How the Science of Attachment Can Help You Make and Keep Friends | Dr. Marisa G. Franco

How the Science of Attachment Can Help You Make and Keep Friends | Dr. Marisa G. Franco

By Ten Percent Happier

Did you know that having friends can make you less depressed? One survey found that the average American had not made a new friend in the last five years but 45% of people said they would go out of their way to make a new friend if they only knew how.   

Our guest today, Dr. Marisa G. Franco, has written a bestselling book about how understanding your own psychological makeup and attachment style can help you make and keep friends. Franco is a psychologist and a professor at the University of Maryland. Her book is called Platonic: How the Science of Attachment Can Help You Make–and Keep–Friends.

This is episode three of a four part series in which we are doing some counter programming against the typical Valentine's Day fair.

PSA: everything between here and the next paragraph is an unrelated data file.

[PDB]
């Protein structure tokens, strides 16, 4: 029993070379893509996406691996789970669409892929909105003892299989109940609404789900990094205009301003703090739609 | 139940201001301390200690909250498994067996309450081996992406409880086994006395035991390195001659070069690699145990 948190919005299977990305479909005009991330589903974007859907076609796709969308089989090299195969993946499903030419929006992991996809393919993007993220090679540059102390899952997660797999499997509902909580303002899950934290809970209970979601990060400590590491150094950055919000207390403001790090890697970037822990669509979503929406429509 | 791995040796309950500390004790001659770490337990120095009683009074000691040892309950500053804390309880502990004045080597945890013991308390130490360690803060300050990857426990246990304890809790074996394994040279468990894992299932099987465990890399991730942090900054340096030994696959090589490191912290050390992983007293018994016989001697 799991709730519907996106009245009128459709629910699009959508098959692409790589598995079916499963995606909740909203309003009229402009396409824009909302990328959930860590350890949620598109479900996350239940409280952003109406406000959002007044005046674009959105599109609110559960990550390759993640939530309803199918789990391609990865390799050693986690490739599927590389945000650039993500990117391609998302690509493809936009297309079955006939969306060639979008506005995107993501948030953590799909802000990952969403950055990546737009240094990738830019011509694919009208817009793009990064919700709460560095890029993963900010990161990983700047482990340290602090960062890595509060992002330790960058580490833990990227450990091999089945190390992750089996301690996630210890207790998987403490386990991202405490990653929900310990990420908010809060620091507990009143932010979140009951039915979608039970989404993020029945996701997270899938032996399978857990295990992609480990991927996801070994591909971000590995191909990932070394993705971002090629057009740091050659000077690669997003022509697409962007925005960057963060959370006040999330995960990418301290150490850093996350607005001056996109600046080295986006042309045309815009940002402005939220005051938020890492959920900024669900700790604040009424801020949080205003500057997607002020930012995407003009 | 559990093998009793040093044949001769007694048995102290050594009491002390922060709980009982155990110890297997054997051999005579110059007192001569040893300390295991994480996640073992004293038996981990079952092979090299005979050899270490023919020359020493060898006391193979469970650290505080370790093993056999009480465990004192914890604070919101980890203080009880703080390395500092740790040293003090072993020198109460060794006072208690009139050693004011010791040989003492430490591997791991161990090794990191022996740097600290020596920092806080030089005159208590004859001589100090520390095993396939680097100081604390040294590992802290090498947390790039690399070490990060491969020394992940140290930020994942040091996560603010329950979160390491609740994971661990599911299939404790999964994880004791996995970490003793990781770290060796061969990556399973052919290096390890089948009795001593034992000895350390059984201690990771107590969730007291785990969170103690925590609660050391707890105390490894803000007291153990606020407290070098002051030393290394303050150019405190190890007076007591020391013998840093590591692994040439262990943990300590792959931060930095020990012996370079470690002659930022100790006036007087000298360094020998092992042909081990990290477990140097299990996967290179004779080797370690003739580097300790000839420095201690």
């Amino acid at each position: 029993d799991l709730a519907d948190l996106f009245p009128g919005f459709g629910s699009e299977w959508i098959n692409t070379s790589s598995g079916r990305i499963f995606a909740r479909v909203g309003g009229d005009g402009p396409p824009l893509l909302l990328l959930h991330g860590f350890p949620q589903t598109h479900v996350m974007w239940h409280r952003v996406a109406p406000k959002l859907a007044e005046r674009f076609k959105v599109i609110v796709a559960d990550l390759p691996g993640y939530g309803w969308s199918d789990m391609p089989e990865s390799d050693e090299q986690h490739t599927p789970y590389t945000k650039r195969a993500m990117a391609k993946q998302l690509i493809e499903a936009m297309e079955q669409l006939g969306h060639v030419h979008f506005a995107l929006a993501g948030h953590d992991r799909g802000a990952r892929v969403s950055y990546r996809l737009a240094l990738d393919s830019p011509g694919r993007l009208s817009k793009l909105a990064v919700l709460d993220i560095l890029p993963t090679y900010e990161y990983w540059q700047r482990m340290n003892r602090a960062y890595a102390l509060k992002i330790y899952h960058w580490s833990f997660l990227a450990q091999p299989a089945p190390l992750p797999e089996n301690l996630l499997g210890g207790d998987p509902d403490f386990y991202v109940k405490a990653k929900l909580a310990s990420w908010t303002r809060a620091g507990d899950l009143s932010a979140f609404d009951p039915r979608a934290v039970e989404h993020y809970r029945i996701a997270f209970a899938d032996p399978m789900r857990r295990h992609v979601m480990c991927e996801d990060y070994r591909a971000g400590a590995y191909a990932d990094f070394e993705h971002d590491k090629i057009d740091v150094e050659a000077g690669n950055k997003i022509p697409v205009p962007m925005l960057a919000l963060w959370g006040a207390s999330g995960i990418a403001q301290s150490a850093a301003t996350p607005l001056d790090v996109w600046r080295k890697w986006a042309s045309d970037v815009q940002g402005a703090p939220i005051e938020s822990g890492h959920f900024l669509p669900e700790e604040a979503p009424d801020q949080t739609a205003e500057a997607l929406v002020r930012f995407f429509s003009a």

In this episode we talk about:

Why friendship is undervalued in our society (while romantic love is overvalued) and why this is damaging on both a societal and individual levelThe impact of technology on our relationships as explained by something called “displacement theory”The biological necessity of social connection and the devastating physiological and psychological impacts of loneliness Attachment style and its relationship to our friendshipsWhat you can do to make friends, including being open or vulnerable (without oversharing)How to reframe social rejectionThe importance of generosityHow to handle conflict with your friendsThe difference between flaccid safety and dynamic safety in your friendshipsWhen to walk away from a relationship How to make friends across racial, gender, and socioeconomic linesHow to deal with social anxietyAnd how our evolutionarily wired negativity bias can impact the process of making friends

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